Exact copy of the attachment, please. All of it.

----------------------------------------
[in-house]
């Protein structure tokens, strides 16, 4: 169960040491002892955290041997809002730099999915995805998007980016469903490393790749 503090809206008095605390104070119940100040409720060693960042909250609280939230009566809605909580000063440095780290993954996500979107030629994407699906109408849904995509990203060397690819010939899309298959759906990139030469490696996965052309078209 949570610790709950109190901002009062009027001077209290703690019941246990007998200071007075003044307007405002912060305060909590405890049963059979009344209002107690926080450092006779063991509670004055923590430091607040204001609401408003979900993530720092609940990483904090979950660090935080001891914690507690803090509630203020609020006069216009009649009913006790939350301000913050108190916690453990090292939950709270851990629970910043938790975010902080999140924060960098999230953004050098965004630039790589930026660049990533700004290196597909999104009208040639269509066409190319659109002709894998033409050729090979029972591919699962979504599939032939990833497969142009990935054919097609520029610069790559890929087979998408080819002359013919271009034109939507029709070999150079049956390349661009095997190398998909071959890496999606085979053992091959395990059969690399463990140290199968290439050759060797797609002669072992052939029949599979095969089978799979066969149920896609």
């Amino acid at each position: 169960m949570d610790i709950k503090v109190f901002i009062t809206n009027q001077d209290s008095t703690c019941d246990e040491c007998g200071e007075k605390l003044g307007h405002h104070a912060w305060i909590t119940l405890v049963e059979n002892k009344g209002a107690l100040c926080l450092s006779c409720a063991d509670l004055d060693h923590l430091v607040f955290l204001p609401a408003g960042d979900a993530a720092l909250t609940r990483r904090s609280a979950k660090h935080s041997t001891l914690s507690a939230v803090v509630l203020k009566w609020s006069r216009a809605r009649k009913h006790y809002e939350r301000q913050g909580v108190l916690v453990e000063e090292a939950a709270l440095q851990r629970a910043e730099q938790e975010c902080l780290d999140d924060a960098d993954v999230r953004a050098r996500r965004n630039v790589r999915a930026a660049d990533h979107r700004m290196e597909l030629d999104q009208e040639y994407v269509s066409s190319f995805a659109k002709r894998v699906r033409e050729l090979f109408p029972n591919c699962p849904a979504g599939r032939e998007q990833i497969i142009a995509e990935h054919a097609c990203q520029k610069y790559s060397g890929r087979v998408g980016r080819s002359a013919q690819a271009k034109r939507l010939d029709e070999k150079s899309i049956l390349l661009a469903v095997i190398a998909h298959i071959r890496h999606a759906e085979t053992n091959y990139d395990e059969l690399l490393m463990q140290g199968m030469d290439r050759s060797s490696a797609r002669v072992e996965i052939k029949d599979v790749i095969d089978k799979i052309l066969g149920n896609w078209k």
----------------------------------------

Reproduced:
[in-house]
């Protein structure tokens, strides 16, 4: 169960040491002892955290041997809002730099999915995805998007980016469903490393790749 503090809206008095605390104070119940100040409720060693960042909250609280939230009566809605909580000063440095780290993954996500979107030629994407699906109408849904995509990203060397690819010939899309298959759906990139030469490696996965052309078209 949570610790709950109190901002009062009027001077209290703690019941246990007998200071007075003044307007405002912060305060909590405890049963059979009344209002107690926080450092006779063991509670004055923590430091607040204001609401408003979900993530720092609940990483904090979950660090935080001891914690507690803090509630203020609020006069216009009649009913006790939350301000913050108190916690453990090292939950709270851990629970910043938790975010902080999140924060960098999230953004050098965004630039790589930026660049990533700004290196597909999104009208040639269509066409190319659109002709894998033409050729090979029972591919699962979504599939032939990833497969142009990935054919097609520029610069790559890929087979998408080819002359013919271009034109939507029709070999150079049956390349661009095997190398998909071959890496999606085979053992091959395990059969690399463990140290199968290439050759060797797609002669072992052939029949599979095969089978799979066969149920896609």
């Amino acid at each position: 169960m949570d610790i709950k503090v109190f901002i009062t809206n009027q001077d209290s008095t703690c019941d246990e040491c007998g200071e007075k605390l003044g307007h405002h104070a912060w305060i909590t119940l405890v049963e059979n002892k009344g209002a107690l100040c926080l450092s006779c409720a063991d509670l004055d060693h923590l430091v607040f955290l204001p609401a408003g960042d979900a993530a720092l909250t609940r990483r904090s609280a979950k660090h935080s041997t001891l914690s507690a939230v803090v509630l203020k009566w609020s006069r216009a809605r009649k009913h006790y809002e939350r301000q913050g909580v108190l916690v453990e000063e090292a939950a709270l440095q851990r629970a910043e730099q938790e975010c902080l780290d999140d924060a960098d993954v999230r953004a050098r996500r965004n630039v790589r999915a930026a660049d990533h979107r700004m290196e597909l030629d999104q009208e040639y994407v269509s066409s190319f995805a659109k002709r894998v699906r033409e050729l090979f109408p029972n591919c699962p849904a979504g599939r032939e998007q990833i497969i142009a995509e990935h054919a097609c990203q520029k610069y790559s060397g890929r087979v998408g980016r080819s002359a013919q690819a271009k034109r939507l010939d029709e070999k150079s899309i049956l390349l661009a469903v095997i190398a998909h298959i071959r890496h999606a759906e085979t053992n091959y990139d395990e059969l690399l490393m463990q140290g199968m030469d290439r050759s060797s490696a797609r002669v072992e996965i052939k029949d599979v790749i095969d089978k799979i052309l066969g149920n896609w078209k």